AndySimmons (CC BY-ND 2.0)

Twin bills that would revise the Patriot Act and curb the state surveillance exposed by Edward Snowden look certain to become law as bipartisan support mounts in both chambers of Congress.

The New York Times reports:

On Thursday, a bill that would overhaul the Patriot Act and curtail the so-called metadata surveillance exposed by Edward J. Snowden was overwhelmingly passed by the House Judiciary Committee and was heading to almost certain passage in that chamber this month.

An identical bill in the Senate — introduced with the support of five Republicans — is gaining support over the objection of Senator Mitch McConnell, Republican of Kentucky, who is facing the prospect of his first policy defeat since ascending this year to majority leader. …

Under the bipartisan bills in the House and Senate, the Patriot Act would be changed to prohibit bulk collection, and sweeps that had operated under the guise of so-called National Security Letters issued by the F.B.I. would end. The data would instead be stored by the phone companies themselves, and could be accessed by intelligence agencies only after approval of the secret Foreign Intelligence Surveillance Act court.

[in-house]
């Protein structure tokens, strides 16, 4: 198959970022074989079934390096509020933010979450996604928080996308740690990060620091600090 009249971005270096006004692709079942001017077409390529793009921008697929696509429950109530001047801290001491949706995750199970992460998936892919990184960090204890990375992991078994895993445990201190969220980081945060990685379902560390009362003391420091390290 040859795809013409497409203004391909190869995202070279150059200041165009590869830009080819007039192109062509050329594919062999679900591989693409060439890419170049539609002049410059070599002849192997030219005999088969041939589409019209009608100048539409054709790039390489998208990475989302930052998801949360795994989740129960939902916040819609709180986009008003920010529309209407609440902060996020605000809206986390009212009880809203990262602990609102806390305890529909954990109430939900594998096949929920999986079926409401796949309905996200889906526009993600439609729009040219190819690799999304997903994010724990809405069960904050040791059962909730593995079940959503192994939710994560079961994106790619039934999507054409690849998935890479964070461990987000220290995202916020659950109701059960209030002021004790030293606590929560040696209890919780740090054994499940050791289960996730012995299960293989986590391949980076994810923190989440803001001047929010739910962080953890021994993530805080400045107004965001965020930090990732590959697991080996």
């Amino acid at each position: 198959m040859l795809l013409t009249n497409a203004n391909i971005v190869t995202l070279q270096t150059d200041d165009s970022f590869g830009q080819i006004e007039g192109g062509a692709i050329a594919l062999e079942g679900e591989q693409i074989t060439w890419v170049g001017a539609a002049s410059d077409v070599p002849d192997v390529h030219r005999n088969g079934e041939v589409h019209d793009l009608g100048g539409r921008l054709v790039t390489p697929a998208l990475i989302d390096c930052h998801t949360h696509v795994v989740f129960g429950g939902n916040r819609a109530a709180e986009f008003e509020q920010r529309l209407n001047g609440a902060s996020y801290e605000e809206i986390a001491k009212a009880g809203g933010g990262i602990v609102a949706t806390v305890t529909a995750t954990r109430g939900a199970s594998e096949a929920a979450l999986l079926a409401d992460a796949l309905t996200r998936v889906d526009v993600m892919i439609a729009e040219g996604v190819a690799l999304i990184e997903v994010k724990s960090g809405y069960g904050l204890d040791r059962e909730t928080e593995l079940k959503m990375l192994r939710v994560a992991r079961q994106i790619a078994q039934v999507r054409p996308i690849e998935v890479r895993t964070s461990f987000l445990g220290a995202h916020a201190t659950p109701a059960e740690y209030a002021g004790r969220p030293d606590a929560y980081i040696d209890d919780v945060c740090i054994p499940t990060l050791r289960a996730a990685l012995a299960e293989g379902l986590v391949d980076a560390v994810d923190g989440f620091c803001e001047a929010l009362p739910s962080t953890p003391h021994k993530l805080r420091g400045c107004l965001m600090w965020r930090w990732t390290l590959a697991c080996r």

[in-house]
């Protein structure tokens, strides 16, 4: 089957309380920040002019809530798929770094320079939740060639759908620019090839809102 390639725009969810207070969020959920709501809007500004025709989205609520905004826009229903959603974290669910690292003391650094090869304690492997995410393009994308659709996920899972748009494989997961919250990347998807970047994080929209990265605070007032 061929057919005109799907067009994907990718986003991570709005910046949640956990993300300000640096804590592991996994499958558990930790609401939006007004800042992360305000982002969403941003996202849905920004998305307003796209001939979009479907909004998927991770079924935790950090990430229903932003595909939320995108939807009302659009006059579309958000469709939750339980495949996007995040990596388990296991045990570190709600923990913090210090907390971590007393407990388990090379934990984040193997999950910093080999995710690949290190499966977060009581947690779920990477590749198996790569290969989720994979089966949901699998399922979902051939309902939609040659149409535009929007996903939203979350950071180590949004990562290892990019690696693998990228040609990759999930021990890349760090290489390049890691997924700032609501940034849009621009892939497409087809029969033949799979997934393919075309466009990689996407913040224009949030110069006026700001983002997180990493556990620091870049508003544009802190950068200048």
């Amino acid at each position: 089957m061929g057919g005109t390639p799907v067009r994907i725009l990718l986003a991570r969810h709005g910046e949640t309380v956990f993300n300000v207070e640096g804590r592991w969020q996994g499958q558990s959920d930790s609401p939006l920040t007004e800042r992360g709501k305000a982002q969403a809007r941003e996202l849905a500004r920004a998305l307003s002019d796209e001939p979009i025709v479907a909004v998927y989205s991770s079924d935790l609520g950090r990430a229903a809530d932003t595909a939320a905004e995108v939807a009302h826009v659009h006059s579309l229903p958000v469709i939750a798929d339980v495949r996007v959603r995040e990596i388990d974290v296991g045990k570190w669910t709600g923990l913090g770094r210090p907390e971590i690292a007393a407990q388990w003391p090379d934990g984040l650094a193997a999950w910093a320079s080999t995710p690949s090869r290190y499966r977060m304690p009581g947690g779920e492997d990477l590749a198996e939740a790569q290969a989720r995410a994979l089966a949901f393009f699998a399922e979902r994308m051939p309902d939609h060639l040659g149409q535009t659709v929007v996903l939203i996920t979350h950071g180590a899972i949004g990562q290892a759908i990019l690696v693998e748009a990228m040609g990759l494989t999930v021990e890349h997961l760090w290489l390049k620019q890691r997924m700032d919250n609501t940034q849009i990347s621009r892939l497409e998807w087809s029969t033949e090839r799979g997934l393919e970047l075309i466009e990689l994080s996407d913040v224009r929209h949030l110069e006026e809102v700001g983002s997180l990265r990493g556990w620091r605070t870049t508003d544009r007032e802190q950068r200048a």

The legislation would also create a panel of experts to advise the FISA court on privacy, civil liberties, and technology matters, while requiring the declassification of all significant FISA court opinions.

The Times called the push for reform “the strongest demonstration yet of a decade-long shift from a singular focus on national security at the expense of civil liberties to a new balance in the post-Snowden era.”

The debate pits an odd alliance consisting of House Speaker John A. Boehner, the White House, the Tea Party and a bipartisan majority in the House against McConnell, his intelligence committee chief and a small number of defense hawks. Sens. Ted Cruz of Texas and Rand Paul of Kentucky — both Republican presidential candidates — have made it clear they would not accept an unmodified extension of the Patriot Act.

The act expires on June 1 and is up for its first reauthorization since Snowden’s revelations about bulk data collection. Pressure from technology companies and support from the White House make changes to the law more likely, The Times reported.

Read more here.

Earlier this week as the efforts describe above were mounting, Truthdig Editor-in-Chief Robert Scheer, National Security Agency whistleblower William Binney and Truthdig columnist Bill Blum discussed “the NSA’s ability to ignore the provisions, stockpile information and switch off our cellphones at will” in a filmed discussion posted on Truthdig.

— Posted by Alexander Reed Kelly.

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